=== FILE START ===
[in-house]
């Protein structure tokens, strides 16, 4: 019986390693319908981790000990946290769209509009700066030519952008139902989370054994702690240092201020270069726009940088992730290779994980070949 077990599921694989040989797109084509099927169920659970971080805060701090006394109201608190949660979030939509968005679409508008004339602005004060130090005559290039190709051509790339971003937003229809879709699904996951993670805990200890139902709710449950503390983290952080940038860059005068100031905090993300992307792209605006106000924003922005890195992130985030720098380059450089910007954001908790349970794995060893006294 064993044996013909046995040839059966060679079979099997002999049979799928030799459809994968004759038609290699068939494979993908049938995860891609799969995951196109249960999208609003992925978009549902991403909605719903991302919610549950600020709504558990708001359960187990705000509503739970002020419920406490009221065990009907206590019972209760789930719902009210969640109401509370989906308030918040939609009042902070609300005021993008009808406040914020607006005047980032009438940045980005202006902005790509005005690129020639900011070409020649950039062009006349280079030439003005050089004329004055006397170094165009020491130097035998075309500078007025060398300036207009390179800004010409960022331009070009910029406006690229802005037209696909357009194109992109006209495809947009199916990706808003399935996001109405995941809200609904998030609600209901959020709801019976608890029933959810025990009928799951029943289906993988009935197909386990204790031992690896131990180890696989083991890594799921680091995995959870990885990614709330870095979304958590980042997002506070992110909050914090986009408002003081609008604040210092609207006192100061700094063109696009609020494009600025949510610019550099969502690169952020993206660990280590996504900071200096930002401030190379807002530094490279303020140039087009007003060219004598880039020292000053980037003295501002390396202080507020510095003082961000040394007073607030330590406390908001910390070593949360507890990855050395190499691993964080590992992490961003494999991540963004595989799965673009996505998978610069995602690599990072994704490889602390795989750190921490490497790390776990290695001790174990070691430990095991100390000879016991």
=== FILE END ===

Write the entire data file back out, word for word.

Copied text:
[in-house]
């Protein structure tokens, strides 16, 4: 019986390693319908981790000990946290769209509009700066030519952008139902989370054994702690240092201020270069726009940088992730290779994980070949 077990599921694989040989797109084509099927169920659970971080805060701090006394109201608190949660979030939509968005679409508008004339602005004060130090005559290039190709051509790339971003937003229809879709699904996951993670805990200890139902709710449950503390983290952080940038860059005068100031905090993300992307792209605006106000924003922005890195992130985030720098380059450089910007954001908790349970794995060893006294 064993044996013909046995040839059966060679079979099997002999049979799928030799459809994968004759038609290699068939494979993908049938995860891609799969995951196109249960999208609003992925978009549902991403909605719903991302919610549950600020709504558990708001359960187990705000509503739970002020419920406490009221065990009907206590019972209760789930719902009210969640109401509370989906308030918040939609009042902070609300005021993008009808406040914020607006005047980032009438940045980005202006902005790509005005690129020639900011070409020649950039062009006349280079030439003005050089004329004055006397170094165009020491130097035998075309500078007025060398300036207009390179800004010409960022331009070009910029406006690229802005037209696909357009194109992109006209495809947009199916990706808003399935996001109405995941809200609904998030609600209901959020709801019976608890029933959810025990009928799951029943289906993988009935197909386990204790031992690896131990180890696989083991890594799921680091995995959870990885990614709330870095979304958590980042997002506070992110909050914090986009408002003081609008604040210092609207006192100061700094063109696009609020494009600025949510610019550099969502690169952020993206660990280590996504900071200096930002401030190379807002530094490279303020140039087009007003060219004598880039020292000053980037003295501002390396202080507020510095003082961000040394007073607030330590406390908001910390070593949360507890990855050395190499691993964080590992992490961003494999991540963004595989799965673009996505998978610069995602690599990072994704490889602390795989750190921490490497790390776990290695001790174990070691430990095991100390000879016991």